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Florida Hospitals Rank In Bottom 20 Percent In Annual List | Orange City Malpractice Attorney

Florida Hospitals Rank In Bottom 20 Percent In Annual List

Florida’s hospital systems ranked in the bottom 20 percent based on evaluations for the past two years in Thomson Reuters annual 100 Top Hospitals list.

In fact, only two Florida hospitals were named to this year’s annual study, which identifies the 100 top U.S. hospitals based on their overall organizational performance. Martin Memorial Medical Center in Stuart was recognized in the Large Community Hospital category and the Cleveland Clinic in Weston was recognized in the Medium Community Hospital category.

The annual study evaluates almost 3,000 hospitals according to 10 criteria: deaths; medical complications; patient safety; average patient stay; hospital costs per patient; hospital profitability; patient satisfaction; adherence to clinical standards of care; post-discharge mortality; and death and readmission rates for heart attack, heart failure and pneumonia.

Patients may not be overly concerned about a hospital’s profitability, which counts as much in the rankings as in-hospital deaths or patient safety. But “operating profit margin is one of the purest measures of a hospital’s financial health,” the Thomson Reuters report notes.

But according to Thomson Reuters’ calculations, if all Medicare patients received the same level of care as patients in the top 100 hospitals:

  • There would be about 116,000 fewer hospital deaths.
  • More than 197,000 patients would avoid medical complications.
  • Hospitals would save $462 per patient.
  • The average patient stay would be half a day shorter.

States in the Midwest had half of the top 100 hospitals. Southern states had 29 of the top 100, Northeastern states had 14, and Western states had six.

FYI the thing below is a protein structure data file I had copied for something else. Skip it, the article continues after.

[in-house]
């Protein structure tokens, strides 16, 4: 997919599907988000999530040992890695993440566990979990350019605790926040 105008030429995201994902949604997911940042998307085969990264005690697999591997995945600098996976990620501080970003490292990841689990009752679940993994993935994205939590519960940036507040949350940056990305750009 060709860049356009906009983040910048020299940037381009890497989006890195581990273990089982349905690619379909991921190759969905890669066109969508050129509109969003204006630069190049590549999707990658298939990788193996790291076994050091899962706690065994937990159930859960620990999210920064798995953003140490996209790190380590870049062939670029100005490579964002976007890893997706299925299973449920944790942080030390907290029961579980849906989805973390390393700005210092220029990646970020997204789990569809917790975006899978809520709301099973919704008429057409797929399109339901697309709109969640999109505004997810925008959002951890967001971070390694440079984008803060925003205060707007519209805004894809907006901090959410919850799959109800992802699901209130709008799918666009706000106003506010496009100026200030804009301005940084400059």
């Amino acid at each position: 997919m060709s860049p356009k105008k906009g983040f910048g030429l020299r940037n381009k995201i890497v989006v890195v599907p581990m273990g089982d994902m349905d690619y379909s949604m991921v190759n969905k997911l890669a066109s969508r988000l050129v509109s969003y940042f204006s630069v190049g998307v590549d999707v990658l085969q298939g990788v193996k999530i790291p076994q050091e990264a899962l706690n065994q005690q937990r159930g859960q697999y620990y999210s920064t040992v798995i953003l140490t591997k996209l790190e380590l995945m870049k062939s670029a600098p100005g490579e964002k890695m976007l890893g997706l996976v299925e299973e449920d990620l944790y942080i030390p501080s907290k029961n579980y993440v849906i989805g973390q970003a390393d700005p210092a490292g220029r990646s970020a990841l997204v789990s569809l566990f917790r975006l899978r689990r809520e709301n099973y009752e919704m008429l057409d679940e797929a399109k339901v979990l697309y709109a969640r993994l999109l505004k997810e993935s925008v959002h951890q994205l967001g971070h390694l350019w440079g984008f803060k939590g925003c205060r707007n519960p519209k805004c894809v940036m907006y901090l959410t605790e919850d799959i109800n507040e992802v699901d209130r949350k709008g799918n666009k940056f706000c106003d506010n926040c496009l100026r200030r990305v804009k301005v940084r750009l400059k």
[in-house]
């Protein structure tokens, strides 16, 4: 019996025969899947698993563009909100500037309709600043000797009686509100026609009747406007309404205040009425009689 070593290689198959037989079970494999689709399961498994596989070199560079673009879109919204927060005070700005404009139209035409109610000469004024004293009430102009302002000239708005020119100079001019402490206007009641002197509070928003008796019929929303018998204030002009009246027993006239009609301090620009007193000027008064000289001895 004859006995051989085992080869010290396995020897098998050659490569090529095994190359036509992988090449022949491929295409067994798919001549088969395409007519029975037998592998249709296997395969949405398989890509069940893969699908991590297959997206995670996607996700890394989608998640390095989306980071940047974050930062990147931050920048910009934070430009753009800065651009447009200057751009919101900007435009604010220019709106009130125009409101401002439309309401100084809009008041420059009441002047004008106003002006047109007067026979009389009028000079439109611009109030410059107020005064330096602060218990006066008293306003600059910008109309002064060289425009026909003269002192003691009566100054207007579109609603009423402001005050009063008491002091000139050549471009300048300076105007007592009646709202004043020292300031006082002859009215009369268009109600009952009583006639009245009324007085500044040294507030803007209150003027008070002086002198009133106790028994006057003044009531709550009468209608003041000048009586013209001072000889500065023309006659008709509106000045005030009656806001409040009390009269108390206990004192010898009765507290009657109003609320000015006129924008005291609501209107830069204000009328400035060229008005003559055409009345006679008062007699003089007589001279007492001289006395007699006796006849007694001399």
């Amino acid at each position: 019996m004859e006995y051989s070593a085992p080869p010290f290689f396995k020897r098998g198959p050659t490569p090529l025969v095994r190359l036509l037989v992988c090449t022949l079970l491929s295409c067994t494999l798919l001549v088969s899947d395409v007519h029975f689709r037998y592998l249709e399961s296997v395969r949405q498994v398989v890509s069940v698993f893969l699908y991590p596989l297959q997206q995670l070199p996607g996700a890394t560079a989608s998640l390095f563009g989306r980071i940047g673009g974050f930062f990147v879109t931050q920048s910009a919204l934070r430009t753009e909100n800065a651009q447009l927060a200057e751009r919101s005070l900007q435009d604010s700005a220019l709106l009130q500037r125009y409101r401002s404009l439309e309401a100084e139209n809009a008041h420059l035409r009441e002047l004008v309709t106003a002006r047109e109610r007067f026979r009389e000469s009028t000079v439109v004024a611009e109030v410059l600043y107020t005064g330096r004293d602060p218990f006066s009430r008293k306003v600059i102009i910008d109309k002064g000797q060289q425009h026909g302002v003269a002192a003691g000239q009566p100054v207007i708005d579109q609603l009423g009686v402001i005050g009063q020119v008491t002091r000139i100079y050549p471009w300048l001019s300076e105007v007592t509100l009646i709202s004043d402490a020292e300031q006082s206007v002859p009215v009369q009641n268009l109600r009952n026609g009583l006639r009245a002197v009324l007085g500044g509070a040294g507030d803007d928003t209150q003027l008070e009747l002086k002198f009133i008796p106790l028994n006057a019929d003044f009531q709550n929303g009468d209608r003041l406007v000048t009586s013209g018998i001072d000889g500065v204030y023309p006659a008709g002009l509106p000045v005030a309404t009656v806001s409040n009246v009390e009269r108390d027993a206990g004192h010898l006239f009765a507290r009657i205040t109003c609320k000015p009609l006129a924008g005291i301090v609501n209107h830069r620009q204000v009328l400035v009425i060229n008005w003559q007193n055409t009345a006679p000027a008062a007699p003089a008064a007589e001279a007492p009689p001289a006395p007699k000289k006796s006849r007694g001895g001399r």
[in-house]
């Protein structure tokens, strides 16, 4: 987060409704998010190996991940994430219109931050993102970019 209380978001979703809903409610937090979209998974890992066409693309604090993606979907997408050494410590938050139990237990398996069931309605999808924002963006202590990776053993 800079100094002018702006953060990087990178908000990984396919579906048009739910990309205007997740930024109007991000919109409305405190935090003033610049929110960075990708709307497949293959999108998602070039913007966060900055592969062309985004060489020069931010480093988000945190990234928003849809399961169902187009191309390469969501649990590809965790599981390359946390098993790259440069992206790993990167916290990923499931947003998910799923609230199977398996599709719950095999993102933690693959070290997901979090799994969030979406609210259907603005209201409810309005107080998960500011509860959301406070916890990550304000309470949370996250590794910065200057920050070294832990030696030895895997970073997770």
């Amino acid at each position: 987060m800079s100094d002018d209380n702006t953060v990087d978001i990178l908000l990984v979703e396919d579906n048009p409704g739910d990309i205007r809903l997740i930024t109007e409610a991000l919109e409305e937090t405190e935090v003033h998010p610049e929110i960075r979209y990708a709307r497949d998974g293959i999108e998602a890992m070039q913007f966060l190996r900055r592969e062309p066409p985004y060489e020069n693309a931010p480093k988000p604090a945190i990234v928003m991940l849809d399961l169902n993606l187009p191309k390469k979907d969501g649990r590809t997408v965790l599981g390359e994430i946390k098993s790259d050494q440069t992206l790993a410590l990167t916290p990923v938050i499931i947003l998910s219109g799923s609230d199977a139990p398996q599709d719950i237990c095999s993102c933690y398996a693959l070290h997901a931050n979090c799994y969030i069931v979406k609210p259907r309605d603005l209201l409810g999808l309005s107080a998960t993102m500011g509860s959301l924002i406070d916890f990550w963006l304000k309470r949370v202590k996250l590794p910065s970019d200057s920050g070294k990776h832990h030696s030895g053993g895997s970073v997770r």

Because states don’t have equal numbers of hospitals, the Thomson Reuters report analyzed states for their performance over the past two years of top 100 studies.

In this analysis, states whose hospital systems rank in the in the top 20 percent are:

  • Illinois
  • Indiana
  • Massachusetts
  • Michigan
  • Minnesota
  • Ohio
  • Tennessee
  • Texas
  • Utah
  • Vermont
  • Wisconsin

States in the bottom 20 percent are:

  • Alaska
  • California
  • Florida
  • Hawaii
  • Nevada
  • New York
  • Rhode Island
  • West Virginia

To conduct the 100 Top Hospitals study, Thomson Reuters researchers evaluated 2,914 short-term, acute care, non-federal hospitals. They used public information — Medicare cost reports, Medicare Provider Analysis and Review (MedPAR) data, and core measures and patient satisfaction data from the Centers for Medicare and Medicaid Services (CMS) Hospital Compare website. Hospitals do not apply, and winners do not pay to market this honor.

According to a press release from Thomson Reuters, “Our annual study is unique in that it evaluates hospitals on measures of overall organization performance, including patient care, operational efficiency, and financial stability. Our award winners demonstrate that high-quality patient outcomes can be achieved while improving efficiency.”

For more on hospital safety, see the library of articles by Daytona Beach medical malpractice attorney.

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